I've been on a bit of a canning binge this week and wanted to do something different than I usually do. A new Italian Store opened in Calgary and I was fairly intrigued by the fresh figs. They have a pretty short time that they're in season and I tend to buy a lot of onion fig spread for sandwiches and cheese toppers. I have pretty good stock of balsamic on hand and chose to use a mixture of regular and an infused white one but you can definitely use all of just one type. Since I had it already this didn't cost me more than the figs (About $15). If you don't have balsamic kicking around you're probably looking at another $10-40. Even accounting for this, the jam's cost is under $2.50/jar. Way less then the store with nothing in it you don't know about! Once canned it will last up to a year and makes great gifts or is just good to have on hand. I couldn't find a recipe for this that had everything I wanted to I kind of combined three different ones and canned it based on my (limited) canning knowledge.
1.5 - 2 pounds Figs
2 Cups diced red onion (one medium/large red onion)
1 tsp grapeseed oil
1 Cup Brown Sugar
1/2 Cup White sugar
2/3 cup Balsamic (good quality)
1/2 cup White Balsamic (I used an Orange Vanilla infused one)
2 Tbsp Lemon Juice
1 1/2 tsp Salt
Fresh Ground black pepper
Prepare figs, wash and lightly wipe with a paper towel to remove any dirt. Cut off the stem and quarter the figs. Set aside.
Saute the diced red onion in the grapeseed oil, you can't use more oil than this if you're planning on canning the product as oil is a great home for botulism to hide and no one wants that! Add the salt to sauteing onions to help draw out some of their water. I let the onions cook out for about 5 minutes then added a bit of the balsamic and let them cook in that for another 5 minutes, caramelizing in the balsamic a little bit.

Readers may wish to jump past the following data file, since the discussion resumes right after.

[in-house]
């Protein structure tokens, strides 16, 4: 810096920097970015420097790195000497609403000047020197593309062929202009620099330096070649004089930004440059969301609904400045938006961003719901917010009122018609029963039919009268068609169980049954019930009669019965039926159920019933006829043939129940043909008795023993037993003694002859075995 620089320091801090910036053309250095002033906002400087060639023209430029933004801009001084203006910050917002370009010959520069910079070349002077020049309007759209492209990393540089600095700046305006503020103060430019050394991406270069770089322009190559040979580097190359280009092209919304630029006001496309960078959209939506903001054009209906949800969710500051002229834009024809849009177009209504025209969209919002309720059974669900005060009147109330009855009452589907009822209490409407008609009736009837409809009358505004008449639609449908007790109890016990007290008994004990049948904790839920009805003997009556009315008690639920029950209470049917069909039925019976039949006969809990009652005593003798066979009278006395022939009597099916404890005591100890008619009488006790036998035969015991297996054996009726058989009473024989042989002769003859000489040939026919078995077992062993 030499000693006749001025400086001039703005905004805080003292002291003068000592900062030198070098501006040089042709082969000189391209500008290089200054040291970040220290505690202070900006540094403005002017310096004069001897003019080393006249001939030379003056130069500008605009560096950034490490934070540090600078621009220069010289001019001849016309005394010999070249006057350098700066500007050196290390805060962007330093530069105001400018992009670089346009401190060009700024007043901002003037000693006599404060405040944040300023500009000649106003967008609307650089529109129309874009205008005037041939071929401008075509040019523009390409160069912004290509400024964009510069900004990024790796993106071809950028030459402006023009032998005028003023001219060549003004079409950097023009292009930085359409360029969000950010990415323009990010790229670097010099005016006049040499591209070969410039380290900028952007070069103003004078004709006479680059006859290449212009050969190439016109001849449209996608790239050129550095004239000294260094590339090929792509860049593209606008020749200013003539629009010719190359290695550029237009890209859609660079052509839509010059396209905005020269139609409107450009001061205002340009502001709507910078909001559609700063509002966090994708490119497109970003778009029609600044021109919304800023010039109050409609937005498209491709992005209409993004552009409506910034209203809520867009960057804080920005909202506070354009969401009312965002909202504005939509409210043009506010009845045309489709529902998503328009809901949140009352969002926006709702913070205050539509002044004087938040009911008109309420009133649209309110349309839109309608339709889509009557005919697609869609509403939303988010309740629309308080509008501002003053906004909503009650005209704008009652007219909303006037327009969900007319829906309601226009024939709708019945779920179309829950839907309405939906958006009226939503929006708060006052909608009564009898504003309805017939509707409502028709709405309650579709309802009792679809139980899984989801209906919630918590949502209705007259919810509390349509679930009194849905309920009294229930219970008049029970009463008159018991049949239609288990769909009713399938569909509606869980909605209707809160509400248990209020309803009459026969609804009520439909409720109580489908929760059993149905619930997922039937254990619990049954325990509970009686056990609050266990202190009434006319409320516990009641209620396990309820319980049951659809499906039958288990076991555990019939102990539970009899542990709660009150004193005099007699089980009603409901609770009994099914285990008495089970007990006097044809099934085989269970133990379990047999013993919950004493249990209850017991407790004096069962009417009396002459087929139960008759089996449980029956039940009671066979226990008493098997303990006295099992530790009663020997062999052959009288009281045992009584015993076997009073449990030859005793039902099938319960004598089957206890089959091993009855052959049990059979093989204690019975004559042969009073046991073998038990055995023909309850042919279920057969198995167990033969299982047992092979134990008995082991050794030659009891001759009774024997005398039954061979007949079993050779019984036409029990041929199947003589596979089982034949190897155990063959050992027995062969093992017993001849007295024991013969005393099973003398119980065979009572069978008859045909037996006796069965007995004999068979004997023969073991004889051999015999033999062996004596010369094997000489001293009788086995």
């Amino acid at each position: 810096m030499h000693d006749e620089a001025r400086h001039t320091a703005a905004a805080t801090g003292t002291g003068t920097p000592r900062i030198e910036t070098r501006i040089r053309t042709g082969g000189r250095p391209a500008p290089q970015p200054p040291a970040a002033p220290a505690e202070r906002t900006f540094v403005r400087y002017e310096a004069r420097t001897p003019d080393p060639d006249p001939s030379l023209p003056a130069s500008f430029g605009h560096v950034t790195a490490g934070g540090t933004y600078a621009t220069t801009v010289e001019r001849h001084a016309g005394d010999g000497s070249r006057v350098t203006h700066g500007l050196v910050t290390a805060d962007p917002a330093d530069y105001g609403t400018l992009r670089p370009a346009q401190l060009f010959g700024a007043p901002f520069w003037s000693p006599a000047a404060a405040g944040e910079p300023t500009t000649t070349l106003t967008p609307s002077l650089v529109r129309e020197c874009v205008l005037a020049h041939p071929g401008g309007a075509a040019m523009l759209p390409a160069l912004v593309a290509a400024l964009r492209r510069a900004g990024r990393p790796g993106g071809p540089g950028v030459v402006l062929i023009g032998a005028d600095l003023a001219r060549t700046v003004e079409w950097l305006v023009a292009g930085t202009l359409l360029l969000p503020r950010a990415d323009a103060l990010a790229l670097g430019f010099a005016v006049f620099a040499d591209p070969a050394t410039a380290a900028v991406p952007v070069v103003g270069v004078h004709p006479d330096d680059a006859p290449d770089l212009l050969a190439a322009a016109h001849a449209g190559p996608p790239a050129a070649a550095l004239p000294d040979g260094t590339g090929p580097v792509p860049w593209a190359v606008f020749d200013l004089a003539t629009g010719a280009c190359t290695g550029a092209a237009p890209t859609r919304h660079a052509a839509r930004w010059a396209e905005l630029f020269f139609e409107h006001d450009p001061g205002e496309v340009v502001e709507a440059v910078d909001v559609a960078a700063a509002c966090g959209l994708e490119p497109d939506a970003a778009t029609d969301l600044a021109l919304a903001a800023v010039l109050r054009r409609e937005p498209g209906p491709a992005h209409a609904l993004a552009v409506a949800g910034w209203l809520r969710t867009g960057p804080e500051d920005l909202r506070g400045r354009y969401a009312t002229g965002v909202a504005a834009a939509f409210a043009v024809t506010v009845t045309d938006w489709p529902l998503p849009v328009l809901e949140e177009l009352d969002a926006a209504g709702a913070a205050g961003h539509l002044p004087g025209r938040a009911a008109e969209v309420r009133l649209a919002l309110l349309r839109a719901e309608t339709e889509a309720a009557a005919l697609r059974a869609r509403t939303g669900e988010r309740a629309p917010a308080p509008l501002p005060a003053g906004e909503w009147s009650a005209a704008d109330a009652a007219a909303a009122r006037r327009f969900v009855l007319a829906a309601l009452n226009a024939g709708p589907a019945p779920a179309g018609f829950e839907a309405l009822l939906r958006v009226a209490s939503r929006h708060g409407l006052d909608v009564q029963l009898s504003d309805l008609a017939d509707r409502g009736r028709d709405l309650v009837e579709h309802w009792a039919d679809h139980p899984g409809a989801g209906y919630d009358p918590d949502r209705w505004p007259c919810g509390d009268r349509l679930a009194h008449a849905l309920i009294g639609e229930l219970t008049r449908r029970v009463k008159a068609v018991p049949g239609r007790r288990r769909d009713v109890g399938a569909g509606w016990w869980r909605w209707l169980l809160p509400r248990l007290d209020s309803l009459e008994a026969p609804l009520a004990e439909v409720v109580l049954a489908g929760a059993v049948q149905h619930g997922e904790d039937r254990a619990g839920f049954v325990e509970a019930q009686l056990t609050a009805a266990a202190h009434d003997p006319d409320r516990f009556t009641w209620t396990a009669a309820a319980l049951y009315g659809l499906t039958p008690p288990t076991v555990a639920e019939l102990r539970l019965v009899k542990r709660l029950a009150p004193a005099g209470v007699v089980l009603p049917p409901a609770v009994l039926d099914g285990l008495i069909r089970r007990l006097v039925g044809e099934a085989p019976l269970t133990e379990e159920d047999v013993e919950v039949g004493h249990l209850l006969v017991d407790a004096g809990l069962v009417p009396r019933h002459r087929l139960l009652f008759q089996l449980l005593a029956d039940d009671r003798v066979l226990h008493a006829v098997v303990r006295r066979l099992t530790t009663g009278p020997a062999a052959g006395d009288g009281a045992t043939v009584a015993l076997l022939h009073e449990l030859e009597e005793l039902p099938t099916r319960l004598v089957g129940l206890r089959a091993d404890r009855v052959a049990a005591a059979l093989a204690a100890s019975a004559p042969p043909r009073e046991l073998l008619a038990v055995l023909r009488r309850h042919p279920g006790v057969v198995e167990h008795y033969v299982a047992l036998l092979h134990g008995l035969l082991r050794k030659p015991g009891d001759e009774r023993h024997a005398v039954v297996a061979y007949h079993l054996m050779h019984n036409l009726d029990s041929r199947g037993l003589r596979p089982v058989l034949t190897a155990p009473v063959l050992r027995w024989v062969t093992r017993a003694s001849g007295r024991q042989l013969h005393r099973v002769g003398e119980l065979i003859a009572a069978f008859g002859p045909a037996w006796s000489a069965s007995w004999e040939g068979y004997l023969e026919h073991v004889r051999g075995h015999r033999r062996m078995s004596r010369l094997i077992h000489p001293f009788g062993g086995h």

Add the figs, sugars, lemon juice, remainder of the balsamic vinegar's and pepper to taste - I added about 1 tsp.
Bring the mixture to a boil and simmer to reduce, this will take anywhere between 15 and 30 minutes. Continue stirring to prevent it scorching to the bottom of the pan. After that point the figs should be really soft and should easily crush under the spoon. It should have been reduced by about a third.
*However, you can pick the consistency you want between very thin and more of a dip, or thick as a spread. I made mine more of a spread, it will coat a spoon.
Save about 1/2 cup of the liquid in the pan and put it aside. You can add this back in to loosen the mixture after blending.
I used my immersion blender to blend the mixture into a spread consistency. You can decide if you want to add back some, none or all of the reserved liquid here. I did end up adding back in all the liquid and letting it simmer for another 5 minutes. If you don't have an immersion blender you can transfer it to a blender to mix it and puree, do this in batches so your blender doesn't overflow. Even if its only half full, hot liquids will expand a ton in the blender.
Once the mixture has reached a consistency you would like to can, remove it from the heat and process. I had a little short of 2lbs of figs but I think if I had had the full 2lbs I could have made 12, 4oz jars - I only got 11.
*Here are some basic canning directions, for a little more in depth on the process, use this site as a guide.
Bring a large pot of water with canning rack to a boil and let boil for 2-5 minutes before starting.
Ensure your jars and lids are sanitized and fill with the mixture. Wipe rims of jars to ensure a good seal. Place lids on jars and tighten gently.
Place jars in boiling pot on the rack and lower in to pot, boil for 15 minutes.
Remove from pot, let rest and cool.